The government's suspicions may have originated with Kobagaya's recent offer to record video testimony on behalf of Francois Bazaramba, a former neighbor whom a Finnish court sentenced to life in prison last year for his role in facilitating the violence in Birambo. In interviews with U.S. immigration officers, Kobagaya had claimed that he had lived in Burundi between 1993 and 1995. By offering firsthand knowledge of events in Rwanda in 1994, Kobagaya exposed his own lie.

The first motion filed in the Kobagaya case was a request for the Finnish government to share virtually all of the evidence it had gathered investigating Bazaramba, who was implicated in the genocide when his name appeared on a list of suspects that the Rwandan government published in 2006.

In a motion filed in January 2010, Kobagaya's legal team offers its own version of how their client came to be accused of mass murder. "In this case, the United States is serving as a conduit for the Rwandan government to investigate and prosecute Mr. Kobagaya," wrote lawyers Kurt Kerns and Melanie Morgan in a motion to dismiss the case filed in January 2010. The defense team alleged that Kobagaya had been investigated "at the behest of the Rwandan government."

Presiding judge Monti Belot found "no evidence" to support the defense's claim. Tom Ndahiro, a self-described "genocide scholar" who has been linked to Paul Kagame, also denied any coordination between the U.S. and Rwandan governments in identifying Kobagaya. "I don't think this was a case conducted by the government of Rwanda but by the United States," he told me. "I think there must have been something that triggered his -- that made him come back to the limelight. Otherwise there are many people who are accused of that crime but who have been here without the U.S. government's notice." Ndahiro says he does not formally work for the Kagame government, but when I called the Rwandan embassy in Washington, D.C., for comment on the case, someone passed the phone to him.

The Rwandan government is playing some role in how the case has proceeded. Preparing for the case, U.S. prosecutors traveled to Rwanda, where government authorities helped to find witnesses and take depositions. In a later motion, the defense noted that "all of the government witnesses have participated in gacaca" -- a sprawling Rwandan system of community-level courts dedicated solely to genocide cases -- either as defendants, witnesses or victims," and the government's own list of evidence against Kobagaya includes "gacaca records gathered by the U.S. government in Rwanda."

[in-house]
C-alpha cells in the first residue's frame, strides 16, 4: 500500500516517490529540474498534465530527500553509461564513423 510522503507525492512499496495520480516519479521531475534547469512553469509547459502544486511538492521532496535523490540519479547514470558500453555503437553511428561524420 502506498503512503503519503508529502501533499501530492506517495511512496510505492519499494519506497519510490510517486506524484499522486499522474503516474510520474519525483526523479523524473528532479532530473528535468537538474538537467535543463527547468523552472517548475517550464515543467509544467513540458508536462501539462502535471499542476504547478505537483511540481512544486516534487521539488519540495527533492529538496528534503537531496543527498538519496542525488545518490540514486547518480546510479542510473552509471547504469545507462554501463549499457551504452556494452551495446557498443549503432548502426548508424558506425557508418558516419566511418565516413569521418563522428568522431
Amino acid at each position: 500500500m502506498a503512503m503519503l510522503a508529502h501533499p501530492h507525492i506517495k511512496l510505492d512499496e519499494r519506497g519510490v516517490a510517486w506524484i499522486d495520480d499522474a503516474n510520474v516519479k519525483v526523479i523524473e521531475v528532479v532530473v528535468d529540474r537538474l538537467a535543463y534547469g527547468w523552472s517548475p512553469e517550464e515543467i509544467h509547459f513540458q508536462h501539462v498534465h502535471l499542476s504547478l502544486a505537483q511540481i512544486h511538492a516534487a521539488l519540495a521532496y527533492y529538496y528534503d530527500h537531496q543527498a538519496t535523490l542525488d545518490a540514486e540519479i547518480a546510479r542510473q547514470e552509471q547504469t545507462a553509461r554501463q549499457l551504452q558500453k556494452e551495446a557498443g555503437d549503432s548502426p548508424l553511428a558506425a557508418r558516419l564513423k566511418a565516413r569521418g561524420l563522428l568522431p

According to Duke University professor Madeline Morris, a transitional justice expert who has advised the Rwandan government, Rwanda imprisoned about 80,000 people accused of genocide-related crimes in the immediate aftermath of the conflict. The country's existing court system would simply have been incapable of processing all of the accused genocidaires. "In the Rwandan context the problem of finding evidence was enormous," Morris said. "A lot of people where dead, a lot of documents were destroyed, and a lot of people who were arrested weren't identified." The Rwandan government was leery of using the country's courts to prosecute tens of thousands of suspects solely on the basis of eyewitness testimony. "I think that politically and internally within the Rwandan government there was a lot of ambivalence about what the results would be if people were actually able to use that law," she said.

The solution was to create a new court system altogether. "Gacaca courts were to be based on informal testimonies by local people, including people who had had personal involvement in the genocide," explained Ruth Wedgewood, a Johns Hopkins University professor and member of the State Department's Advisory Committee on International Law. The Rwandan government empowered ad-hoc community courts to try and sentence genocide suspects. But the gacaca "doesn't have any formal court procedure," said Wedgewood. "It doesn't exclude hearsay or have a professional fact finder. Even if local people try to be fair they might be highly impassioned and there are no checks and balances."